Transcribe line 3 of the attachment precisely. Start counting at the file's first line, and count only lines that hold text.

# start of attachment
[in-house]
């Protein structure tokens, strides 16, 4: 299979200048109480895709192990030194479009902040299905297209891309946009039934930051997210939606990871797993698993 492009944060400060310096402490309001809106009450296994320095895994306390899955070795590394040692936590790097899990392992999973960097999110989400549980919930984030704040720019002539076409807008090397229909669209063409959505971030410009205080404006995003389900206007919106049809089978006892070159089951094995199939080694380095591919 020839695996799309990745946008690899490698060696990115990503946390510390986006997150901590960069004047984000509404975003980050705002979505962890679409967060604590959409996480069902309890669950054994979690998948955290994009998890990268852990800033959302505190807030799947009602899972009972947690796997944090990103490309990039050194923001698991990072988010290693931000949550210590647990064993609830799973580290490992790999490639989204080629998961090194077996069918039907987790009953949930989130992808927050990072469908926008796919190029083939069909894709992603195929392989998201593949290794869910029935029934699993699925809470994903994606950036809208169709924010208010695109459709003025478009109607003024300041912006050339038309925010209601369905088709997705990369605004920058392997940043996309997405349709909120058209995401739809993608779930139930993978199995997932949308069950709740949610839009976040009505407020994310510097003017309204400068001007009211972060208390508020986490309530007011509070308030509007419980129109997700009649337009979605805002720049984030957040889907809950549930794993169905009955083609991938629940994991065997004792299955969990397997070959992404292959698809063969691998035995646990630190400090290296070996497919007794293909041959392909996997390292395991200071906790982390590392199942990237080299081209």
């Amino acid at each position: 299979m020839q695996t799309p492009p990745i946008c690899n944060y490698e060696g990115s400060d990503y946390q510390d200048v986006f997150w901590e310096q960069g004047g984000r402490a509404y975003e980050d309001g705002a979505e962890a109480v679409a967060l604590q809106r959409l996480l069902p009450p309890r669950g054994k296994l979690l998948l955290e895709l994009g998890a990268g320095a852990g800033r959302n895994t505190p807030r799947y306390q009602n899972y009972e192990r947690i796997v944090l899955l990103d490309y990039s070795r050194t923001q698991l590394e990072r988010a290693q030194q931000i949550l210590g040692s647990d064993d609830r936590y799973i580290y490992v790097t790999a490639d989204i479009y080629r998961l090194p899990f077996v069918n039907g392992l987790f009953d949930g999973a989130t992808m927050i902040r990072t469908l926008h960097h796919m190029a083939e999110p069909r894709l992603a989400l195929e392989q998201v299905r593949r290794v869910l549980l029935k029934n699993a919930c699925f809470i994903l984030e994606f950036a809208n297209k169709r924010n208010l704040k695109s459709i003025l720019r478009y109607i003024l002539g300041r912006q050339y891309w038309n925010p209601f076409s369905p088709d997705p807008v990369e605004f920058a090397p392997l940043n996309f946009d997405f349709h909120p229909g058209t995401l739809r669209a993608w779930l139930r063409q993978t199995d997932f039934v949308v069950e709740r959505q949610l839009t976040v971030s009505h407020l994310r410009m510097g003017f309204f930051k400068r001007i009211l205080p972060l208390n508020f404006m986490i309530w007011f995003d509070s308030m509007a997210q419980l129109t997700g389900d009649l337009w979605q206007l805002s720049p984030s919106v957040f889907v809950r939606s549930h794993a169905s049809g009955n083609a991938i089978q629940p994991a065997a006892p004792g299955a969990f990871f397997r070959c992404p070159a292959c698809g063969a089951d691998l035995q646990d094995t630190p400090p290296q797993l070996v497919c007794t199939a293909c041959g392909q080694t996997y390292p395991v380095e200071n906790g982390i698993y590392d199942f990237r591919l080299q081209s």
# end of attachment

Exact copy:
């Amino acid at each position: 299979m020839q695996t799309p492009p990745i946008c690899n944060y490698e060696g990115s400060d990503y946390q510390d200048v986006f997150w901590e310096q960069g004047g984000r402490a509404y975003e980050d309001g705002a979505e962890a109480v679409a967060l604590q809106r959409l996480l069902p009450p309890r669950g054994k296994l979690l998948l955290e895709l994009g998890a990268g320095a852990g800033r959302n895994t505190p807030r799947y306390q009602n899972y009972e192990r947690i796997v944090l899955l990103d490309y990039s070795r050194t923001q698991l590394e990072r988010a290693q030194q931000i949550l210590g040692s647990d064993d609830r936590y799973i580290y490992v790097t790999a490639d989204i479009y080629r998961l090194p899990f077996v069918n039907g392992l987790f009953d949930g999973a989130t992808m927050i902040r990072t469908l926008h960097h796919m190029a083939e999110p069909r894709l992603a989400l195929e392989q998201v299905r593949r290794v869910l549980l029935k029934n699993a919930c699925f809470i994903l984030e994606f950036a809208n297209k169709r924010n208010l704040k695109s459709i003025l720019r478009y109607i003024l002539g300041r912006q050339y891309w038309n925010p209601f076409s369905p088709d997705p807008v990369e605004f920058a090397p392997l940043n996309f946009d997405f349709h909120p229909g058209t995401l739809r669209a993608w779930l139930r063409q993978t199995d997932f039934v949308v069950e709740r959505q949610l839009t976040v971030s009505h407020l994310r410009m510097g003017f309204f930051k400068r001007i009211l205080p972060l208390n508020f404006m986490i309530w007011f995003d509070s308030m509007a997210q419980l129109t997700g389900d009649l337009w979605q206007l805002s720049p984030s919106v957040f889907v809950r939606s549930h794993a169905s049809g009955n083609a991938i089978q629940p994991a065997a006892p004792g299955a969990f990871f397997r070959c992404p070159a292959c698809g063969a089951d691998l035995q646990d094995t630190p400090p290296q797993l070996v497919c007794t199939a293909c041959g392909q080694t996997y390292p395991v380095e200071n906790g982390i698993y590392d199942f990237r591919l080299q081209s």